The ALFA dataset: New aggregated allele frequency from dbGaP and dbSNP now available

NIH’s data sharing policy now allows unrestricted access to genomic summary results for data from NCBI’s Database of Genotypes and Phenotypes (dbGaP).  Pooled allele frequency data from dbSNP and the dbGaP summary results are available as the new Allele Frequency Aggregator (ALFA) dataset. The ALFA dataset includes aggregated and harmonized array chip genotyping, exome, and genome sequencing data. The ALFA data are open access and freely available for you to incorporate into your workflows and applications from the dbSNP web pages (Figure 1), through FTP,and the Variation Services API. dbGaP currently has data for more than 2 million study subjects, approximately 1 million of whom have genotype data that is suitable for input into the ALFA dataset. The first release of ALFA contains data on about 100,000 subjects, and we hope to complete processing of data on the other 925,000 subjects within the next year. This volume and variety of data promises unprecedented opportunities to identify genetic factors that influence health and disease.  Register to attend our April 22 webinar and read on to learn more.

ALFAFigure 1.  ALFA allele frequencies for a variant (rs4988235) in the promotor of the lactase gene showing frequency differences across populations.

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NCBI on YouTube: Get the most out of NCBI resources with these videos

Check out the latest videos on YouTube to learn how to best use NCBI graphical viewers, SRA, PGAP, and other resources.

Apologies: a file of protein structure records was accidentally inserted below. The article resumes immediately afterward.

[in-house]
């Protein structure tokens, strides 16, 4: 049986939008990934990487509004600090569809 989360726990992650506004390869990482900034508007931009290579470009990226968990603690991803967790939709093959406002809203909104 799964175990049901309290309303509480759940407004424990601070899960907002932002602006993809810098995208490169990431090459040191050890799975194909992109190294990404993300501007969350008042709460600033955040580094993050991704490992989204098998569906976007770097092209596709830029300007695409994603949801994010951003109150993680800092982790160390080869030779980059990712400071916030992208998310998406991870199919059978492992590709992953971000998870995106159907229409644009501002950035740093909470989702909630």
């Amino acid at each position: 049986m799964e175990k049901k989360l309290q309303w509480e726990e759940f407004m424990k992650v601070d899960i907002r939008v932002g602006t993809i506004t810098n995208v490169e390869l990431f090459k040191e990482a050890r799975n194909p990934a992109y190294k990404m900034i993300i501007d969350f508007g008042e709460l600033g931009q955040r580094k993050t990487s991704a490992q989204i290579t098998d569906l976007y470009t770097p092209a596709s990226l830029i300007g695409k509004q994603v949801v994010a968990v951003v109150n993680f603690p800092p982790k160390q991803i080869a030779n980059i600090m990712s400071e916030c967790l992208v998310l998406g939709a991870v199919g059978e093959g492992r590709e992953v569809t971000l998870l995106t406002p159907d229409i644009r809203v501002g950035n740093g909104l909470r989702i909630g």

Genome Data Viewer: Analyzing Remote BAM Alignment Files and Other Tips

This video shows you how to upload remote BAM files, and succinctly demonstrates handy viewer settings, such as Pileup display options, and highlights the very helpful tooltips in the Genome Data Viewer (GDV). There’s also a brief blog post on the same topic.

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December 4 Webinar: Human population genetic variation data at NCBI

On Wednesday, December 4, 2019 at 12 PM, NCBI staff will present a webinar on the population variation datasets at NCBI such as 1000 Genomes, ExAC, GnomAD, and TopMed that are currently included on dbSNP records. You will learn how to find the data, and how you can used this information to interpret and prioritize variants for further study. You will also see a preview a new initiative, the dbGaP Allele Frequency Aggregator (ALFA), that is based on more than 150,000 subjects in 60 dbGaP studies.

  • Date and time: Wed, Dec 4, 2019 12:00 PM – 12:45 PM EDT
  • Register

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dbSNP celebrates 20 years!